(7) Whether the employee engaged in other efforts to find employment or increase prospects for employment.
(8) The employee's personal characteristics such as age, training, education, and work history.
(9) The size of the job market in the employee's geographic area.
Monaghan, 2007 ME 100, ¶ 21, 928 A.2d at 793 (citations omitted).
[¶ 20] These factors were stated:
in order to clarify that the hearing officer's task is not to focus on any single aspect of the employee's efforts, but to view the evidence through a broad lens to determine whether the employee's efforts demonstrate that she was unable to find work because (1) no stable market for the kind of work she is able to perform exists in the local community; or (2) if there is such a market, that work is unavailable to the employee due to the persisting effects of the work-related injury.
Id. ¶ 22, 928 A.2d at 793-94.
[¶ 21] Here, the hearing officer complimented the scope and persistence of Avramovic's work search. However, the hearing officer found that Avramovic had failed to demonstrate that, considering his skills and work restrictions, work was unavailable to Avramovic in his local community because:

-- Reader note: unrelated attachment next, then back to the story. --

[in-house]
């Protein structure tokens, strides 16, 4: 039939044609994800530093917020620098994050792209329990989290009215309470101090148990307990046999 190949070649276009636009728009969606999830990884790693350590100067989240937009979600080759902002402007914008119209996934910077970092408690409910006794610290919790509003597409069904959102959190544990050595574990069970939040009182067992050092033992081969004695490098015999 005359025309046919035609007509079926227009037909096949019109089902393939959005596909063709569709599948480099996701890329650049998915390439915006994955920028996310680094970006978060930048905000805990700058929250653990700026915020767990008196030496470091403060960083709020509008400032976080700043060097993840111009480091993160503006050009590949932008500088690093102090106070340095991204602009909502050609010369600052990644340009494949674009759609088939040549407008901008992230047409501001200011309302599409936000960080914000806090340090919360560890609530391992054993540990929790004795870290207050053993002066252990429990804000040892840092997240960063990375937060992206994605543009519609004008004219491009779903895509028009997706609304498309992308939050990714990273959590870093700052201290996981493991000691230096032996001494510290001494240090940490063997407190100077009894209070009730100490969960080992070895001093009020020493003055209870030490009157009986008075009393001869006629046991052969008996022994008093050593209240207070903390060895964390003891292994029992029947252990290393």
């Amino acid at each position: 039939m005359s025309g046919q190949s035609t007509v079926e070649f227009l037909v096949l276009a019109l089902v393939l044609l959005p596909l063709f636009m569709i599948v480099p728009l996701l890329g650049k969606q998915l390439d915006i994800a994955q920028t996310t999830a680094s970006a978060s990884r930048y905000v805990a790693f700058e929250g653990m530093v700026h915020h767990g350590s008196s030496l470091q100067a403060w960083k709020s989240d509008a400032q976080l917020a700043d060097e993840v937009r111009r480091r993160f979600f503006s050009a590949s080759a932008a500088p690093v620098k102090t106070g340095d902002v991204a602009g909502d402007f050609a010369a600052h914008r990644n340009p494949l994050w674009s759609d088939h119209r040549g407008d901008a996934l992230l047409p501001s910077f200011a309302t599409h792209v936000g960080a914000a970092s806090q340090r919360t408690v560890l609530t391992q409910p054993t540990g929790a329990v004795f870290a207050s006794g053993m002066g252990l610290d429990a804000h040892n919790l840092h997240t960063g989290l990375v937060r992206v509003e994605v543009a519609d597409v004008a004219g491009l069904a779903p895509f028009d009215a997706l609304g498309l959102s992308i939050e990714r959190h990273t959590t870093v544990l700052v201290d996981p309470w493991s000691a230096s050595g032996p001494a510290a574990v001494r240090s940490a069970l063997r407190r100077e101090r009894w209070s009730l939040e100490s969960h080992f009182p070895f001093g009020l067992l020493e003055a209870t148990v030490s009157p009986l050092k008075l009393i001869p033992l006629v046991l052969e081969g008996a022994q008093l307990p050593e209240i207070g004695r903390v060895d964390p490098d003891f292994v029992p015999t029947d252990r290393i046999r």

Mr. Avramovic has focused his efforts almost exclusively on positions within the fields of accounting, bookkeeping and financial services. But he has a breadth of education and work experience and a variety of skills and is capable of performing a fairly wide range of jobs within his work restrictions, including jobs in many fields other than those he has targeted.
[¶ 22] Because Avramovic did not specifically request further findings regarding the work search, we will infer that the hearing officer found all the facts necessary to support his decision, and we will inquire if such inferred findings are supported by the record. See Maietta v. Town of Scarborough., 2004 ME 97, ¶ 17, 854 A.2d 223, 227.
[¶ 23] Even judged by this standard, however, the hearing officer's findings on the adequacy of the work search are inconsistent to such an extent that they do not permit a reasoned appellate review. The hearing officer complimented the scope and persistence of Avramovic's work search, yet found that it was insufficient because Avramovic focused “almost exclusively” within the accounting and financial area in which Avramovic had been educated. The record here, however, reflects that the work search included approximately fifty jobs that Avramovic might be medically qualified to perform outside the accounting and financial area.
[¶ 24] When the hearing officer relies exclusively on one factor in rejecting a work search, and that factor appears to substantially lack support in the record, we cannot engage in meaningful appellate review.